Why Accor inked the deal to acquire FRHI
10 DECEMBER 2015 7:44 AM
CEO Sébastien Bazin gives three reasons why AccorHotels will pay approximately $2.8 billion in total consideration for the Fairmont, Raffles and Swissôtel brands.
NEW YORK CITY—The opportunity to add iconic luxury brands Fairmont, Raffles and Swissôtel was simply too outstanding to pass up, AccorHotels Chairman and CEO Sébastien Bazin told analysts Wednesday during a conference call in New York.
The call came a few hours after Paris-based AccorHotels announced it had agreed to acquire FRHI Holdings Limited for a total consideration of approximately $2.8 billion from Qatar Investment Authority, Kingdom Holding Company of Saudi Arabia and Oxford Properties, an Ontario Municipal Employees Retirement System company.
The deal, which is still subject to regulatory and shareholder approvals and expected to close during the second quarter of 2016, will be funded with $840 million in cash and an issuance of 46.7 million new Accor shares (representing about $2 billion), according to an investor presentation. Qatar Investment Authority and Kingdom Holding Company of Saudi Arabia are to become major shareholders, with 10.5% and 5.8% of the share capital respectively, according to a news release.
“It is another step forward for AccorHotels on its way to become, as you remember me saying a couple of years ago, the best hotel operator and the best performing,” Bazin said.
“We keep transforming HotelInvest according to plan to make it the largest and best-performing hotel real estate investor in Europe,” he added, speaking of AccorHotels’ ownership division. AccorHotels also operates and franchises hotels under its HotelServices wing.
It’s not the first large-scale portfolio acquisition executives at AccorHotels have mulled—nor will it be the last. During the call, Bazin highlighted three key reasons why his team pulled the trigger.
1. A leap forward in luxury
Fairmont, Raffles and Swissôtel represent an irreplaceable luxury presence that will give AccorHotels instant clout at the high end of the market, Bazin said.
Raffles’ history extends 128 years, while Fairmont’s goes back 108 years. (Marriott International’s The Ritz-Carlton is the only other luxury brand 100 years or older, Bazin said.)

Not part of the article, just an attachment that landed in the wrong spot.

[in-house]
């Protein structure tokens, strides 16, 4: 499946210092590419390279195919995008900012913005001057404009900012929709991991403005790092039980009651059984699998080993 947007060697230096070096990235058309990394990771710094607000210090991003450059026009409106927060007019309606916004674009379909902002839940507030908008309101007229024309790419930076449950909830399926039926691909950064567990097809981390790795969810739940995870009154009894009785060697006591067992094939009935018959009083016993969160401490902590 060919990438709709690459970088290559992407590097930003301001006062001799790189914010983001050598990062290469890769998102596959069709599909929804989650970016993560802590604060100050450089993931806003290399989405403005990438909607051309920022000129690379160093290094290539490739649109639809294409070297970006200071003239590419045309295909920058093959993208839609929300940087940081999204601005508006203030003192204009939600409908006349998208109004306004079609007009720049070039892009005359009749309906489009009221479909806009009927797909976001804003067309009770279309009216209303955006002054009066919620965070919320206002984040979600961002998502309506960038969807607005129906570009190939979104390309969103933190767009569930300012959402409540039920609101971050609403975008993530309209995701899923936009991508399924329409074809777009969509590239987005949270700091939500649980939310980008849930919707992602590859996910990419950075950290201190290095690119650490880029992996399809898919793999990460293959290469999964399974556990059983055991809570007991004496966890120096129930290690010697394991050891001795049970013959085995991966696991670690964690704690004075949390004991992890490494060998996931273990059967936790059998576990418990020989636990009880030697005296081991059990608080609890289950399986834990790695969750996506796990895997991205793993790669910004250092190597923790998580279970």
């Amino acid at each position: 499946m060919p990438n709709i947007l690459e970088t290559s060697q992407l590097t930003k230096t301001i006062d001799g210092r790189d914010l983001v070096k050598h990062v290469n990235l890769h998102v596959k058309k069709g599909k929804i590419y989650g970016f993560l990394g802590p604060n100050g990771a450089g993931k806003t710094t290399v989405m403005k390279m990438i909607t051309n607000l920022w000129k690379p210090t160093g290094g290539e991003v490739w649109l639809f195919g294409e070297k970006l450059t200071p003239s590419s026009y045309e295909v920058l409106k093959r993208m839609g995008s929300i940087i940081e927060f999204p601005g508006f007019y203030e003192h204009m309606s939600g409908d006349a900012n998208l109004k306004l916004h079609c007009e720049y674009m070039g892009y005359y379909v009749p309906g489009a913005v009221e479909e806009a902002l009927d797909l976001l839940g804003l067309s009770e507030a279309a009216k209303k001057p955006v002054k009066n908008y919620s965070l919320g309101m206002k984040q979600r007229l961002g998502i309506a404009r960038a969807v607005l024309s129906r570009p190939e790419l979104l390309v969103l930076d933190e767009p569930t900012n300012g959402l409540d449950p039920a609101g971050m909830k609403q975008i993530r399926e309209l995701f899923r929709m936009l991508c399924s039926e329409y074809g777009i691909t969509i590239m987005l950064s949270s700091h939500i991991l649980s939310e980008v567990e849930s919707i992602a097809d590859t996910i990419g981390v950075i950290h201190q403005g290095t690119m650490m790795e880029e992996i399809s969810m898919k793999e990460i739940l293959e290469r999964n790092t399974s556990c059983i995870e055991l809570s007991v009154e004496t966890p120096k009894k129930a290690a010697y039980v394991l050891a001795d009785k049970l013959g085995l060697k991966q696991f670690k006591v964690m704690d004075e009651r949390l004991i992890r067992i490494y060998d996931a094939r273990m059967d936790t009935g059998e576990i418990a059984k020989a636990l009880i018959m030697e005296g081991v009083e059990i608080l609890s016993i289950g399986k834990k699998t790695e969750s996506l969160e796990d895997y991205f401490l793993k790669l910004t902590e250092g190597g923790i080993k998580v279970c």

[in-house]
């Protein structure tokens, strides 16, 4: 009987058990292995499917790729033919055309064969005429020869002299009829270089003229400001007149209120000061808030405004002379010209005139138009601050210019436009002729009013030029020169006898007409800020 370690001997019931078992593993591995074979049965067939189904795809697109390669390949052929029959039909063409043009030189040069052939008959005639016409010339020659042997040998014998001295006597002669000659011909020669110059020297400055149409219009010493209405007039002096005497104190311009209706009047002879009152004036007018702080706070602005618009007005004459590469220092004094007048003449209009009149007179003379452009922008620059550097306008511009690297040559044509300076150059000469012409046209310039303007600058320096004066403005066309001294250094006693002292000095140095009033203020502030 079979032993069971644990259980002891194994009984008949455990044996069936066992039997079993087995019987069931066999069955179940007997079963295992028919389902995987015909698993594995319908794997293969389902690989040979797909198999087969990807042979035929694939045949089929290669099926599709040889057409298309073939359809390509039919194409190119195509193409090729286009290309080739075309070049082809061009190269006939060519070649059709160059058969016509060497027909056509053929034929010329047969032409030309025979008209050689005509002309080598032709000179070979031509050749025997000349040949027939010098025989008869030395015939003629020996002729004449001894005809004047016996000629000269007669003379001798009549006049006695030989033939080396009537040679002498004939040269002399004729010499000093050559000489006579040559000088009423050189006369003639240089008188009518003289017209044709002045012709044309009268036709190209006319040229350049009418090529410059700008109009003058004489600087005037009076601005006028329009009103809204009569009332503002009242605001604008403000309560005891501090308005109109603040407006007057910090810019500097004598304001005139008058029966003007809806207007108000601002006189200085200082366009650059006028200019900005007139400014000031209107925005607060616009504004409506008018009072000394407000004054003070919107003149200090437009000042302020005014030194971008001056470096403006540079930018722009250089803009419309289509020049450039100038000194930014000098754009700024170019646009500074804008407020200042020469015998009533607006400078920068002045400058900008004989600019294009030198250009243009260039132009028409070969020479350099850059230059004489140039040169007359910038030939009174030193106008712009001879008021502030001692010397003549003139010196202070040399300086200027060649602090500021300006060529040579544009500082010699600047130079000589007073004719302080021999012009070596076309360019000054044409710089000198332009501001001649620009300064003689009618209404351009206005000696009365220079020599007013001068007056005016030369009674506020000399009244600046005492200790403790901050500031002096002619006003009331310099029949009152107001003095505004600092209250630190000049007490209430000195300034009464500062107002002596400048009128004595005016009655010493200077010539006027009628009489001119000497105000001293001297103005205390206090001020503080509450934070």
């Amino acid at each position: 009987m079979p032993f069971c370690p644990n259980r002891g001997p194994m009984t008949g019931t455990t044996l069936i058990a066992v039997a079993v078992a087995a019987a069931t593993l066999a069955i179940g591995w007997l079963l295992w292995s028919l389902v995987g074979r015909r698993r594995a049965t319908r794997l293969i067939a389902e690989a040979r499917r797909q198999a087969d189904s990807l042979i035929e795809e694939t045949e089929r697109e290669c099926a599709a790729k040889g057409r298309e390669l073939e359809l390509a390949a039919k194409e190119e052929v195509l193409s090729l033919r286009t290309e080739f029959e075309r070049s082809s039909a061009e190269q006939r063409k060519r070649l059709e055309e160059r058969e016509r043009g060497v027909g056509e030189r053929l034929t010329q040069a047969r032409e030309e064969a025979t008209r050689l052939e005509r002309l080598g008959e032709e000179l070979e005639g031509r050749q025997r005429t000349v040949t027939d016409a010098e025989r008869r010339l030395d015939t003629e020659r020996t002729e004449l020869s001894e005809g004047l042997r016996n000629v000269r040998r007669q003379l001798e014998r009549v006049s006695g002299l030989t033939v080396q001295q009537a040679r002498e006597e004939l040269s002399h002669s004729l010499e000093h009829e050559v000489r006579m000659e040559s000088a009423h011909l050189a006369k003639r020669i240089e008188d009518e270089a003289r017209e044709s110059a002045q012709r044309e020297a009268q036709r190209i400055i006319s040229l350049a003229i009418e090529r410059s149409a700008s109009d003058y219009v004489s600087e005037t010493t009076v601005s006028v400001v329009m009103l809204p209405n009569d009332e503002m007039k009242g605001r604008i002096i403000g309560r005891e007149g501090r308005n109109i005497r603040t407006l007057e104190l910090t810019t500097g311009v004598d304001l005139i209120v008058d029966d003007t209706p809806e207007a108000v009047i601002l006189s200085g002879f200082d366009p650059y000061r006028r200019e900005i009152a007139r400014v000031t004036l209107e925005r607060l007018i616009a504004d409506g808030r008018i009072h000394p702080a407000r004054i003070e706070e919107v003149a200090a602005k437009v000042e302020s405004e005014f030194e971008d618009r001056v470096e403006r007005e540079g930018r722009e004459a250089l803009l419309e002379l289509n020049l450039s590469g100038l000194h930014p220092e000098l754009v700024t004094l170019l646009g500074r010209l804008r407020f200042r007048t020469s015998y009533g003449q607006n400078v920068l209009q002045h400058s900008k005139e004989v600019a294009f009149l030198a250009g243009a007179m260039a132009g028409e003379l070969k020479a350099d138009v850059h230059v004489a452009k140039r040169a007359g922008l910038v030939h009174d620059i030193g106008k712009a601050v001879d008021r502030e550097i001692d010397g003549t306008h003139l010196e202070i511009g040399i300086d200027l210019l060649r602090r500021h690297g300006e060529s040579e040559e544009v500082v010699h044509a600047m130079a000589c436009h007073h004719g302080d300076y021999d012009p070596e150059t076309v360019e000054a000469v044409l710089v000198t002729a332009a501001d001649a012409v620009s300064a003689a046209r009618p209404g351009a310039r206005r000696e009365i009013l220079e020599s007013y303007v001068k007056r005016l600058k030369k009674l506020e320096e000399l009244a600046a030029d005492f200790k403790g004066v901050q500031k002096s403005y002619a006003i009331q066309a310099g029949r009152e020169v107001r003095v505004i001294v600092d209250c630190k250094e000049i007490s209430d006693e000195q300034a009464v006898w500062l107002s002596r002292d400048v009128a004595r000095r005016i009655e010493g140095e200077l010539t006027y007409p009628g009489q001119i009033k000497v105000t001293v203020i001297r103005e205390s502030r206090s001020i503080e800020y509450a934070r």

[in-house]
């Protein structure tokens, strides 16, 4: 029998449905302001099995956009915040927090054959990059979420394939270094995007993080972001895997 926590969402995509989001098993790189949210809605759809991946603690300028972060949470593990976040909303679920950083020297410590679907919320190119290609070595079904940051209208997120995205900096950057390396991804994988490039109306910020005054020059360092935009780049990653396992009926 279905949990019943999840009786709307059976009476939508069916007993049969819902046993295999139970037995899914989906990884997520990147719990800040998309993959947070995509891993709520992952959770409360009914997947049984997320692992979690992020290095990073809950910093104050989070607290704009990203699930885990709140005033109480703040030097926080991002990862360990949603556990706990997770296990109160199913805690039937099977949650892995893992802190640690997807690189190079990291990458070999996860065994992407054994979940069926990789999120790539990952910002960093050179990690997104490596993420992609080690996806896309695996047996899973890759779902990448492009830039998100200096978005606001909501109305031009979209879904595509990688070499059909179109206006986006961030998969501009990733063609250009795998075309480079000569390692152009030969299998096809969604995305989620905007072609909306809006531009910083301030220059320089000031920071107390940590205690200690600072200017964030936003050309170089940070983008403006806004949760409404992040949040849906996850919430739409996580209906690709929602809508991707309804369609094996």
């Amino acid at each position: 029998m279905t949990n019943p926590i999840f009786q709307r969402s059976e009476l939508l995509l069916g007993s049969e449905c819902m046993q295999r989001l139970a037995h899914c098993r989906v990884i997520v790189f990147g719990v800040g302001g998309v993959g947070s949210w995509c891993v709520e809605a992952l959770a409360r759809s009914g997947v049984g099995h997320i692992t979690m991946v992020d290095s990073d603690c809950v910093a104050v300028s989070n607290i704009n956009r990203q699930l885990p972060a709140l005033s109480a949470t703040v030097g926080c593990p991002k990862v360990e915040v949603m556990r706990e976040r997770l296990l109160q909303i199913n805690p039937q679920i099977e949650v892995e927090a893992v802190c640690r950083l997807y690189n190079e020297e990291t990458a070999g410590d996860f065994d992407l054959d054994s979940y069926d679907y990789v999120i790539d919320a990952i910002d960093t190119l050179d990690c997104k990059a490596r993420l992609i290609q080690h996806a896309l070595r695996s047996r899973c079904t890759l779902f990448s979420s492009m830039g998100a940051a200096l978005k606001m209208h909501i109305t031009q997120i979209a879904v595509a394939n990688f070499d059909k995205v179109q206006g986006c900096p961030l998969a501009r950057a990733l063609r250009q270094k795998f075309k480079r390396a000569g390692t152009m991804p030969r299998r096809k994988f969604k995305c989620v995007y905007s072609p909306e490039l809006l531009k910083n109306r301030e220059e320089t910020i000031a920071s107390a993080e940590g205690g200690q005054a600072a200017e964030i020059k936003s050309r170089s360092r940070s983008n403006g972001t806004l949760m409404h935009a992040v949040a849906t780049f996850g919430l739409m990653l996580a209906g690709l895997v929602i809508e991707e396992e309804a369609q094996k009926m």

The three brands are so high end that there is little overlap with AccorHotels’ other upper-tier brands, which include Sofitel Legend, So Sofitel, Sofitel Hotels & Resorts, MGallery, Pullman Hotels & Resorts, The Sebel and Grand Mercure, the CEO said.
Still, Bazin said the AccorHotels and FRHI teams would meet to discuss where, if at all, there existed overlap.
“We will indeed be talking with the Fairmont Raffles current management team on trying to assess on how complementary are those brands in which geography, for which clients, and will be making obvious decision on enhancing the portfolio for better margins for the owners and better facilities for the clients. But it is yet to be discussed.”
Approximately 35% of HotelServices revenues will now come from the luxury and upscale sectors, which creates much better balance in the portfolio, Bazin added.
2. Better exposure, particularly in the U.S.
AccorHotels’ footprint in the U.S., as well as the entire North American continent, has been almost non-existent since the company disposed of brands Motel 6 and Studio 6 in May 2012.
The FRHI acquisition will change that, Bazin said.
“This will give AccorHotels a much higher visibility in North America, specifically with the loyalty program gathering 3 million high-end members, predominately U.S.-based,” he said.
The deal would add 115 hotels and 43,000 rooms spread among the Fairmont, Raffles and Swissôtel brands. An additional 40 hotels and 13,000 rooms are in the pipeline, all of which are expected to open by 2018, Bazin said.
AccorHotels had 3,815 hotels and 500,768 rooms as of the most recent earnings period. After absorbing FRHI’s existing portfolio, AccorHotels (at 543,366 rooms) would surpass Choice Hotels International (504,357 rooms) as the No. 6 largest hotel company by room count in the world.
The new brands also would beget accelerated growth in the future.
“This would also create many more opportunities for growth, and we plan to speed up expansion in the luxury segment thanks to a wider range of brands available,” Bazin said.
3. Synergies of scale
As margins continue to erode in a more competitive digital landscape, Bazin said consolidation is one of the best ways to yield cost-saving synergies.
AccorHotels executives expect to reap them by pulling three key levers: hotel profit-and-loss statement maximization, marketing and distribution efficiency, and support costs optimization. The result is €65 million ($71.2 million) in total savings at an EBITDA level.
(There is a €120-million, or $131-million, implementation cost. Total synergies will be realized within three years, Bazin said.)
A more tangible example of these economies of scale can be felt with online travel agencies. While he declined to disclose specifics, Bazin said most hotel companies pay OTAs commissions of 15% to 20%.
“Accor’s contract is much lower than the one today being given to Fairmont (and) Raffles. By integrating those brands into our umbrella, (it’s) likely they will benefit from the Accor contractual rate,” he said.